Time to take urgent action for insects

Everyone has their part to play in reversing the disastrous decline in some of our most easily overlooked wildlife.

Insect numbers have plummeted over the past 50 years, including garden favourites like bumblebees and butterflies.

Now, The Wildlife Trusts have launched a new how-to guide, Your Guide to Taking Action for Insects, which will help everyone do their bit in reversing decades of decline for the UK’s struggling bees, butterflies, moths, bugs and beetles.

The Wildlife Trust's Action for Insects guide tells you how you can help insects where you live

The colourful 20-page illustrated guide is packed full of tips, useful info, and links to finding out more, all aimed at helping individuals and families make simple yet crucial changes to helping insects through the ways we shop, garden and run our homes.

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The guide has been authored by The Wildlife Trusts working with partner organisations including Buglife, Pesticide Action Network (PAN) and Garden Organic. It has been launched as part of a wider campaign called Action for Insects, which looks to reverse the drastic population declines among insects.

A recent report published as part of the campaign, authored by Professor David Goulson, concluded that 41 per cent of insect species now face extinction around the world, while population declines were widespread across other insect species. The report also highlighted the vital part played by insects in human food production and in their support of countless other birds, mammals and plants.

A pink and green elephant hawkmoth resting on yellow flowers at night

Elephant hawkmoth by Donald Sutherland

Our Chief Executive, Anne Selby, said:

“We know that people love bees, butterflies and ladybirds but we need them to fall in love with all insects, because they are so important to the environment and to us all. The launch of Your Guide to Taking Action for Insects will help people to learn more about these vital creatures.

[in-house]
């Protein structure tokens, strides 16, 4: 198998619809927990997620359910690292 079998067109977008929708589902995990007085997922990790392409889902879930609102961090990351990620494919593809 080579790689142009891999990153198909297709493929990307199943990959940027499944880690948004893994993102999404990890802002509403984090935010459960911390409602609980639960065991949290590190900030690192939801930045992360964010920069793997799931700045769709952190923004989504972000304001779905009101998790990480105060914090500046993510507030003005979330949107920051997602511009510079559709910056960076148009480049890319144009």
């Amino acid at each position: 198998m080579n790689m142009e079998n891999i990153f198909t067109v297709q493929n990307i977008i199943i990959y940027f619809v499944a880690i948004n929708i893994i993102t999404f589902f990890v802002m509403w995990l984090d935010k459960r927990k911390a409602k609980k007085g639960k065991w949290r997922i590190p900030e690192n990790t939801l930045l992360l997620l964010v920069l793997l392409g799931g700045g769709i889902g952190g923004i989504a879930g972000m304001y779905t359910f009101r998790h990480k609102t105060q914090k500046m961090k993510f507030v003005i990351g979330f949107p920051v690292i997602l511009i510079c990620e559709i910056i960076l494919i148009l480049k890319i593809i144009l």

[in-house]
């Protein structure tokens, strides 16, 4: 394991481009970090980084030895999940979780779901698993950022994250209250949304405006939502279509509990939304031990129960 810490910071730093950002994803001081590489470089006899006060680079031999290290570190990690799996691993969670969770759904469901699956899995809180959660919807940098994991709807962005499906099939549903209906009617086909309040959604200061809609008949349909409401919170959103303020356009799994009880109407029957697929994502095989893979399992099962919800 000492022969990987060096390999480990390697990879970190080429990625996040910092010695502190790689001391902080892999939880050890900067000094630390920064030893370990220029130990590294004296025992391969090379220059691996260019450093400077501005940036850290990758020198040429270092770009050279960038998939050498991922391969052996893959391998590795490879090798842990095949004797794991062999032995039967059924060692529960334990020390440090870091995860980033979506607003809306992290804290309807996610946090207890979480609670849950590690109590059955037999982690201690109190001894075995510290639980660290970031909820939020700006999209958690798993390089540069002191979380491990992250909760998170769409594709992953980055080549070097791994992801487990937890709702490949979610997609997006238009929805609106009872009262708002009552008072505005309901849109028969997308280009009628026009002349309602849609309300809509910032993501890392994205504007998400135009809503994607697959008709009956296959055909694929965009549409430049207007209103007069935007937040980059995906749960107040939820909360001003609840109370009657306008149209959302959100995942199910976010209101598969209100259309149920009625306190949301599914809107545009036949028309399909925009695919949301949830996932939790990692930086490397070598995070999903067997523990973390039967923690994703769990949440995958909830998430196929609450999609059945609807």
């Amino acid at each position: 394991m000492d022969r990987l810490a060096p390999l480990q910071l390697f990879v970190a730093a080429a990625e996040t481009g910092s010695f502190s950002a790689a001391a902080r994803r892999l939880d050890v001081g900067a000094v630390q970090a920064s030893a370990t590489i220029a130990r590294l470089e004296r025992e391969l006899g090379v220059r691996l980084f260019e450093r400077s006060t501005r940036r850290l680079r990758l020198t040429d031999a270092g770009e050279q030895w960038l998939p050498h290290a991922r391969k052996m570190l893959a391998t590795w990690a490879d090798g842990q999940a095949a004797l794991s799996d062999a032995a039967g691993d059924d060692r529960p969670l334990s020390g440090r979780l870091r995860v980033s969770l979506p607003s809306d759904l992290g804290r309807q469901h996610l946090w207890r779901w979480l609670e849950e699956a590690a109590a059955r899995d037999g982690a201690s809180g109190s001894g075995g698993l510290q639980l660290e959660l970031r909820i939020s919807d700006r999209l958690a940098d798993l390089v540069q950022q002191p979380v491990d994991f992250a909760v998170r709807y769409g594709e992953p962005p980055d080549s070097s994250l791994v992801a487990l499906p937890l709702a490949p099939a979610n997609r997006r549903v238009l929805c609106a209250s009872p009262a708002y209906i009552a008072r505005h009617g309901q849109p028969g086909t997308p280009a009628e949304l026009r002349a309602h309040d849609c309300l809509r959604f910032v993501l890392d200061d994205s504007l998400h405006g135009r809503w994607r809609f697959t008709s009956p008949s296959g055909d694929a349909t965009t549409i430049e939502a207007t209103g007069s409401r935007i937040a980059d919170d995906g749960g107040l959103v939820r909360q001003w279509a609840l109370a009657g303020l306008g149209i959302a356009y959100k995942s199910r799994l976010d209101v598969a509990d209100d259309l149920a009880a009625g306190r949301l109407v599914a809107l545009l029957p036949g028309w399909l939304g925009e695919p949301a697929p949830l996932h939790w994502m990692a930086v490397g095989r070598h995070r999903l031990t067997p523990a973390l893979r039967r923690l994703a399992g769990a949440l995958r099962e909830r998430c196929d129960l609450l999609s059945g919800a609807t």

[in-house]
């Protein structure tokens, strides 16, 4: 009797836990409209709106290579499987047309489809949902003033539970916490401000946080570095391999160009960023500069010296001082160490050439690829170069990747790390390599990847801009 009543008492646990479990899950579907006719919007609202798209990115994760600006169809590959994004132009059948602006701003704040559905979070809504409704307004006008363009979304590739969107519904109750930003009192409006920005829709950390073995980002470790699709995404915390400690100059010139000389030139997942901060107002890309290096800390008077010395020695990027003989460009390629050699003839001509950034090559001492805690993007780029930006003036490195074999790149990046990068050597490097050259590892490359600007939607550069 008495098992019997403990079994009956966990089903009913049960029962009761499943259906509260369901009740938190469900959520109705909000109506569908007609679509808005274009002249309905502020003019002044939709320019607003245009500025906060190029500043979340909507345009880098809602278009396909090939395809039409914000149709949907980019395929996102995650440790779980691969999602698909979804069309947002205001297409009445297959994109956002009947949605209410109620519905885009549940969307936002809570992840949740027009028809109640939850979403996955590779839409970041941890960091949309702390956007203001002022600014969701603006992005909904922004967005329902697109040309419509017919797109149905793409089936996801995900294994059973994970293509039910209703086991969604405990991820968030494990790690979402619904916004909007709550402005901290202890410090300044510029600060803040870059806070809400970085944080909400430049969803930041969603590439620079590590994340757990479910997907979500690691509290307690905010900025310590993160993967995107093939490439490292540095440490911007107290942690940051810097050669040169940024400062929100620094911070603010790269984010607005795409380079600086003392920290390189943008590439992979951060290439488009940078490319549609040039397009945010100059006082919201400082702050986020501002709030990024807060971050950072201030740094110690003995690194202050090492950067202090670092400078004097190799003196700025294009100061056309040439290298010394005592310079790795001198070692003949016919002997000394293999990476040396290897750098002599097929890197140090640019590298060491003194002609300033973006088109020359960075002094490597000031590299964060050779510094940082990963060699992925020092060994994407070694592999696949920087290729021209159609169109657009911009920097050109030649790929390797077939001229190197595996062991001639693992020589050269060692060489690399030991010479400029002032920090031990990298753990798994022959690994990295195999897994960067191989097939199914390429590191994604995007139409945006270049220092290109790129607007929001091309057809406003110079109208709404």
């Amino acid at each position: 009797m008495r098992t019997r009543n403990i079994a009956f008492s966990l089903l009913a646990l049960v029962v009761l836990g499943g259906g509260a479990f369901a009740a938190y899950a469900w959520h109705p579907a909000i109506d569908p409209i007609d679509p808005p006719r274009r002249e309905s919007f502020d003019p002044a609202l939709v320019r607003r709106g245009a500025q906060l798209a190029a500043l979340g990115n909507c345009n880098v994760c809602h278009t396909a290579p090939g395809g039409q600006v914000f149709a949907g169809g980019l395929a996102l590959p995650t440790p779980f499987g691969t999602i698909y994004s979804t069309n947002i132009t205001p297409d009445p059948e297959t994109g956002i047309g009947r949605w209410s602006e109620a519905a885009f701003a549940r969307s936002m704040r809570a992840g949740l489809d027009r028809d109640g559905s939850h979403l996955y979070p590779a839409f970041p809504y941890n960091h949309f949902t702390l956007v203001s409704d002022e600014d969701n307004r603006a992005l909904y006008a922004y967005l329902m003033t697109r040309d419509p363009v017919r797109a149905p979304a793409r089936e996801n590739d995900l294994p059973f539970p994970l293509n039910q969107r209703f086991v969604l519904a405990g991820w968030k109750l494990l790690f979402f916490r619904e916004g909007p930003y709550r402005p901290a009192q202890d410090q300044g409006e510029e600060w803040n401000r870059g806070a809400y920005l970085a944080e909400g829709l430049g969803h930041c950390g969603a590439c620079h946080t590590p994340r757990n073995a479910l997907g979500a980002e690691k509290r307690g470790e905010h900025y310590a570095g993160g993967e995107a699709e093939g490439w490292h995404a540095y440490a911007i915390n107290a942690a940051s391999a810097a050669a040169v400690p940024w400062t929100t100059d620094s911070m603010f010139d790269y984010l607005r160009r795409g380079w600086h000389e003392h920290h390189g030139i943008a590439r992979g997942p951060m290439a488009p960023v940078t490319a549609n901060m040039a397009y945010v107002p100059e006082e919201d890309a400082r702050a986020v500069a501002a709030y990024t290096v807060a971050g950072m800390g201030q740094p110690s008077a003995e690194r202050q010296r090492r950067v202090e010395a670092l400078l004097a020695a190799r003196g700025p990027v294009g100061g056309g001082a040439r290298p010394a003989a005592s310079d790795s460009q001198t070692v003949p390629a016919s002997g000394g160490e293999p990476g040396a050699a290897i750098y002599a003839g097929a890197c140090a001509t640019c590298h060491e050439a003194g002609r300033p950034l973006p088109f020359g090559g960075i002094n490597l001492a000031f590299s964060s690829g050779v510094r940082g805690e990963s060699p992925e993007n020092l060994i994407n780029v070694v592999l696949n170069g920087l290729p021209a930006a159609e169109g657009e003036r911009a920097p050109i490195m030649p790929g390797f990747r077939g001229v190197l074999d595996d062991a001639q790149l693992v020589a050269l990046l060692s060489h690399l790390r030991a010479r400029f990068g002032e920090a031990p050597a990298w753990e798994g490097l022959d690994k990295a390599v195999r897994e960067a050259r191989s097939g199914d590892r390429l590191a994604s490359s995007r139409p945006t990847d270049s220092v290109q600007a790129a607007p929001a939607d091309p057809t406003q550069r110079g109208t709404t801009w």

“The warmer weather of spring combined with the current restrictions placed upon everyone in response to the COVID-19 virus means that people are spending more time in their gardens, yards and on their balconies. This guide provides people with advice on how to make positive changes to help insects, which will not only help the insects but lift people’s spirits too. We’re asking people to make whatever outdoor space they have into a better place for mini-beasts, be it a window box, a garden or an allotment.

“Our guide gives people the inspiration and practical know-how to take a few simple steps to making a big difference to their local wildlife. Insects are one of the key building blocks of life on which we and countless other familiar species - from hedgehogs to garden birds - rely. If we follow the guide’s advice as gardeners, shoppers and homeowners, we can turn the tide on insect declines.”

A burnet moth caterpillar walking down the stem of a plant

Burnet moth caterpillar by Katrina Martin / 2020VISION

Your Guide to Taking Action for Insects recognises that some insects aren’t always popular with the public when it comes to wildlife, and that this is especially true when applied to gardeners. However, it highlights the crucial roles they play in pollinating flowers and crops, controlling pests and natural recycling, plus the beauty and joy that they bring to our lives.

In a range of top tips for helping insects in people’s gardens, it gives guidance on going chemical and peat-free, along with advice on which plants are best at combining colour, scent and attraction to bees and butterflies across the seasons. The guide stresses that all outdoor spaces, whatever their size and location, from tower block balconies to cottage gardens, can make a real difference to restoring insect numbers.

Chief Executive of Garden Organic, James Campbell, said: “Garden Organic is pleased to be supporting the Action for Insects campaign. All gardeners and growers should celebrate insects who are part of the natural chain of life. Organic gardeners also help by creating habitats and shelter, as well as providing plants to feed and support insect life.”

Josie Cohen, Pesticide Action Network UK’s Chief Executive, said: ““Everyone has a role to play in making the world less toxic so insects can flourish. By stopping using pesticides in your home and garden, and supporting businesses working to reduce chemicals in their supply chains, you can contribute towards building a healthier and more sustainable planet for both us and our six-legged friends.”

Take action for insects today

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Scorpion fly by Amy Lewis